Faces of WID - December 2021

Headshot of Molly, wearing a blue geometric patterned shirt and a green necklaceName:  Molly Richter
Title & Organization: Associate Director of Development, Talent Management at Massachusetts General Hospital
WID Role: At-Large Board Member, DEI Committee Member
Education: MBA from Boston University, BA from NYU
Hobbies: To quote Glennon Doyle, “What is fun? I don’t do fun. I am a grown-up. I do family, work, and trash TV. Repeat forever.”

When and how did you join the development field? What path brought you to your current role?

I count the start of my development career as the fall of 2006 when I wrote my first successful grant application while working at the American Dance Festival in Durham, NC. From there, I was focused on a career in fundraising. I worked in a few small shops where I got to wear all the hats. I thought I wanted to be a CDO and was eager to take on major gift work, but then learned that wasn’t really for me. As I was thinking about what I wanted to next now that the career path I was on no longer looked like the right journey for me, I came across a posting on the WID job board for a Senior Officer position focused on recruiting and talent acquisition for the fundraising offices across the Partners HealthCare system (which rebranded to Mass General Brigham in the spring of 2020). I was ultimately hired into that position in the spring of 2016 and I stayed for 5.5 years. Just as I was beginning to think about wanting to move beyond recruitment and focus more on talent management (in other words, how we retain and grow these talented individuals we are hiring), an opportunity opened up in the MGH Development Office doing exactly that. I had formed a great working relationship with the team at MGH during my time in the central office, so I was very fortunate that they chose me to join their team.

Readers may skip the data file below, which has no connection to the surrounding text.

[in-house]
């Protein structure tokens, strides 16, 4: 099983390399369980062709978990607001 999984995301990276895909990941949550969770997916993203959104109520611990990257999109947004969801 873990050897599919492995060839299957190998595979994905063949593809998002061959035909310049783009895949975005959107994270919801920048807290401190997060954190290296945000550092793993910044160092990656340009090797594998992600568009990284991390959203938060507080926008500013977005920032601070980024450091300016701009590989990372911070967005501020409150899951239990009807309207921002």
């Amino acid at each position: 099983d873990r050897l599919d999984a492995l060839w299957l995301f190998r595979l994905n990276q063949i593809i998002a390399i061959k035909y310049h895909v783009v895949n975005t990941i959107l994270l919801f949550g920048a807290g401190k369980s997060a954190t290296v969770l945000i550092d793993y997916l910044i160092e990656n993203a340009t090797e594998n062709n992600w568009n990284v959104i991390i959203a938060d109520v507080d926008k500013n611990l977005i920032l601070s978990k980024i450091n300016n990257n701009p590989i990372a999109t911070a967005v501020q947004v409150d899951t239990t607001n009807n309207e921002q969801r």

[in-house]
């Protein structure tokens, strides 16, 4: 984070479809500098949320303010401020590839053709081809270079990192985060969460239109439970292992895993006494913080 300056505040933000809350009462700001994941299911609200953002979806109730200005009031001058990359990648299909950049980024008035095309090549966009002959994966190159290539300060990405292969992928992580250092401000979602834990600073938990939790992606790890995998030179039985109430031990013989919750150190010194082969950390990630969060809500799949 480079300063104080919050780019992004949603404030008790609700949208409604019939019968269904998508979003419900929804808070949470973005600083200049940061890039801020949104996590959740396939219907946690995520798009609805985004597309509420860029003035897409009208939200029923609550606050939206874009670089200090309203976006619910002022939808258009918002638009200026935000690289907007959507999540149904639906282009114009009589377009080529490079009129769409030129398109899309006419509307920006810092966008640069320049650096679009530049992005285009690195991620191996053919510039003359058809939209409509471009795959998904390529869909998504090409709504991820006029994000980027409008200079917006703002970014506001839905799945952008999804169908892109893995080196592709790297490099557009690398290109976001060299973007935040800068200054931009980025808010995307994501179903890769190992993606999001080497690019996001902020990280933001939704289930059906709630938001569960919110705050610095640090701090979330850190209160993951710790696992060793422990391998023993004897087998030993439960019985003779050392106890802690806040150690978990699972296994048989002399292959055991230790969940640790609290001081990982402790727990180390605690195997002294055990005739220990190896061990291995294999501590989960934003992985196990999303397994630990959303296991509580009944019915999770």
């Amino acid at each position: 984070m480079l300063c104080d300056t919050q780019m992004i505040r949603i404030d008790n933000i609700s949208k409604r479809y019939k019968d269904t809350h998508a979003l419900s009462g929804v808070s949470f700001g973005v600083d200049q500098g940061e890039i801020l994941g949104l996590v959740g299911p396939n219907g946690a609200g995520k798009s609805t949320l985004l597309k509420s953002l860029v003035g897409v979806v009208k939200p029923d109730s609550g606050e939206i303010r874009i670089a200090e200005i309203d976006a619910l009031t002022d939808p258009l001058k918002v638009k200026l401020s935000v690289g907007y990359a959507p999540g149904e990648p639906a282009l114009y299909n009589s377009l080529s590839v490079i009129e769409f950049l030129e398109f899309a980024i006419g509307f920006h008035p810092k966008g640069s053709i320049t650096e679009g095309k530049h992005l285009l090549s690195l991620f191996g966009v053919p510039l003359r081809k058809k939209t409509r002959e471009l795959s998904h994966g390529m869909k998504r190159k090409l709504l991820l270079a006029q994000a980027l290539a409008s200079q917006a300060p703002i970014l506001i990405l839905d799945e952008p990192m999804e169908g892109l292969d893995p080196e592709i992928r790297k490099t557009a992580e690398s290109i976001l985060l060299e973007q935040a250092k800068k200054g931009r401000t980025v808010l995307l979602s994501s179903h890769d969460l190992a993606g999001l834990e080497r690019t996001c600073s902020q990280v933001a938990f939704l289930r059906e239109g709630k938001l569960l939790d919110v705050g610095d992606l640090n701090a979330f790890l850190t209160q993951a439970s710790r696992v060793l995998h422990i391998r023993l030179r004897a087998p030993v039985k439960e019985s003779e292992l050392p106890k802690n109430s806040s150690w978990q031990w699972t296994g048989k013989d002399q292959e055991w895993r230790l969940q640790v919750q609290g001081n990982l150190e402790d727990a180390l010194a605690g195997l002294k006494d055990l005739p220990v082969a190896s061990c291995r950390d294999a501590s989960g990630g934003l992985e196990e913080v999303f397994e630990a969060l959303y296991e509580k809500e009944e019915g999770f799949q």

Tell us a bit about the organization for which you currently work and why fundraising is important to it.

Massachusetts General Hospital was founded in 1811 and has been home to some of the greatest advances in medicine and healthcare in history. On October 1, 2021, we publicly launched The Campaign for Mass General, which is a $3 billion comprehensive campaign centered on four pillars: transform patient care, break ground in research, trailblaze medical education, and build healthier communities. To quote from our campaign prospectus, “We’re on the verge of a new generation of discoveries that will empower patients, strengthen communities of color and create a healthier world.”
Why did you join WIDGB? How long have you been a member?: I don’t actually remember joining WID. It just feels like it’s always been part of my development career in Boston. According to WID, I became a member in 2013, but I believe I was attending events for a couple of years prior to that. It’s always been a welcoming community and I’ve felt like I can reach out to any member for an informational conversation. Any time I speak to someone who is new to Boston or new to fundraising, I always recommend WID as a place for them to find community.

Describe your biggest development success story to date Or can you share with us an inspiring development story from your career?

If you’ve read this far, then you know I failed as a major gift fundraiser, so this is not going to be a story about closing a big gift. When I think about the work that I’m most proud of, it’s the opportunities I’ve had to support fundraisers of color and to increase the racial diversity of the field of fundraising. An obvious highlight is AADO Next: Boston, which I planned in partnership with Faith Eutsay of Lindauer (and fellow WID DEI Committee member) and Birgit Smith Burton, the founder and ED of AADO (the African American Development Officers Network). This panel conversation and networking event took place in October 2019 and featured fundraisers of color and allies discussing what actionable steps we all can make in order to increase the representation of BIPOC within our profession.

What advice would you offer to someone new in the field of development?

Be open. In my experience as a recruiter, most people come in to the profession thinking that fundraising is one thing, and that one thing usually looks like being a major gifts officer. MGOs are actually a small (but important!) percentage of all the people who work in development. Be open to career paths you might not have considered when you first entered this field. And question anything that is labeled as a “best practice”

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